In a press release on Wednesday, the Russian Union of Industrialists and Entrepreneurs stated its “categorical” opposition to draft legislation making its way through the State Duma that would criminalize observing or facilitating foreign sanctions against Russian citizens and Russian enterprises. The organization’s executive board says the law contradicts Vladimir Putin’s stated policy goals by creating “additional conditions for administrative pressure on businesses.”
The union warns that foreign countries could target Russian business owners with “secondary sanctions” for obeying the government’s proposed ban on observing Western sanctions, which would limit their access to global markets and ultimately hurt the Russian economy.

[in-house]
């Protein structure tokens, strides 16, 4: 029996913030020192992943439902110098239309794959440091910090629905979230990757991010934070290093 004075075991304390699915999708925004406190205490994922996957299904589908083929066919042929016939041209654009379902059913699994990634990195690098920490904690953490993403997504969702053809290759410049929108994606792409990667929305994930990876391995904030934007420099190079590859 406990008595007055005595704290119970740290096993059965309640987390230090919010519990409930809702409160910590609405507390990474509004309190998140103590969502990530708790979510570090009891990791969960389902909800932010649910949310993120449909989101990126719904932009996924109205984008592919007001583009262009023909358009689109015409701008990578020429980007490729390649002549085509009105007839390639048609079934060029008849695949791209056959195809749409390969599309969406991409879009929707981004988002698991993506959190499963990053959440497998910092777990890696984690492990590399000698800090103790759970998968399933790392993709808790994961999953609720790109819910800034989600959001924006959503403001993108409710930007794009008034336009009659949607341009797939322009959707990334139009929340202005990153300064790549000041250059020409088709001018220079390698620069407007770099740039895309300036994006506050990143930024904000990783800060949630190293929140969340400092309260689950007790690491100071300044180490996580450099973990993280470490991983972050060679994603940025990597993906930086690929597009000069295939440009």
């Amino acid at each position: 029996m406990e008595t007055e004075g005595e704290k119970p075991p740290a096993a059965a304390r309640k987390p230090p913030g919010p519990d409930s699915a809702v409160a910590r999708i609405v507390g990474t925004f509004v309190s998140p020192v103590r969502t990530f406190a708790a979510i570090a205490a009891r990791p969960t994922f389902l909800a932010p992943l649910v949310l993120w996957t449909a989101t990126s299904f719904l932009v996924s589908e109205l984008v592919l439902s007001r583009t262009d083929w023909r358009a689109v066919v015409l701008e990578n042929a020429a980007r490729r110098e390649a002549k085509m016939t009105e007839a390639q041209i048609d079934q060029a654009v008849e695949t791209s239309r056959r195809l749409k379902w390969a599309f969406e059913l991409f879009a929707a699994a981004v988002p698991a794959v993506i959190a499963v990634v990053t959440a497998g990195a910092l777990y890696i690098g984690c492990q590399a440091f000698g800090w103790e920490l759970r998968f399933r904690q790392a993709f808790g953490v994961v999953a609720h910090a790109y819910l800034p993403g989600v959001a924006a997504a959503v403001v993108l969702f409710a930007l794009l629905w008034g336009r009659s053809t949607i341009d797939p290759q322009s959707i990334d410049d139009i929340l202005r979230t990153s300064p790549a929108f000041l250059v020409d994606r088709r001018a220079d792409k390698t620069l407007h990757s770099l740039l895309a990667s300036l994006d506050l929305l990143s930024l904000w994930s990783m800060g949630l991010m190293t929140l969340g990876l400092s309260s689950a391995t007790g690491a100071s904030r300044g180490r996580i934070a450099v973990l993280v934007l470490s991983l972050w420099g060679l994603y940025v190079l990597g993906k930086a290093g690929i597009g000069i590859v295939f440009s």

The organization also objects to the criminalization of sharing information that could facilitate new foreign sanctions, arguing that this could apply to entrepreneurs who disclose information about the activities of their business partners.
Mikhail Fedotov, the head of the Presidential Human Rights Council, has also criticized the law, saying that arbitrary enforcement means it could be enforced against nearly anyone.
The executive board of the Russian Union of Industrialists and Entrepreneurs has representatives from some of the biggest enterprises in the country, including Lukoil president Vagit Alekperov, Renova Group head Viktor Vekselberg, Basic Element board chairman Oleg Deripaska, VTB president Andrey Kostin, and others.
Lawmakers are close to voting on a bill that would impose criminal penalties on anybody who observes or even promotes Western sanctions. The legislation has won the endorsement of the speakers of both houses of parliament, the State Duma’s first deputy speakers, the heads of all political parties with seats in the Duma, the federal government, and Russia’s Supreme Court. If adopted, the law would criminalize a common form of activism among Russia’s democratic opposition.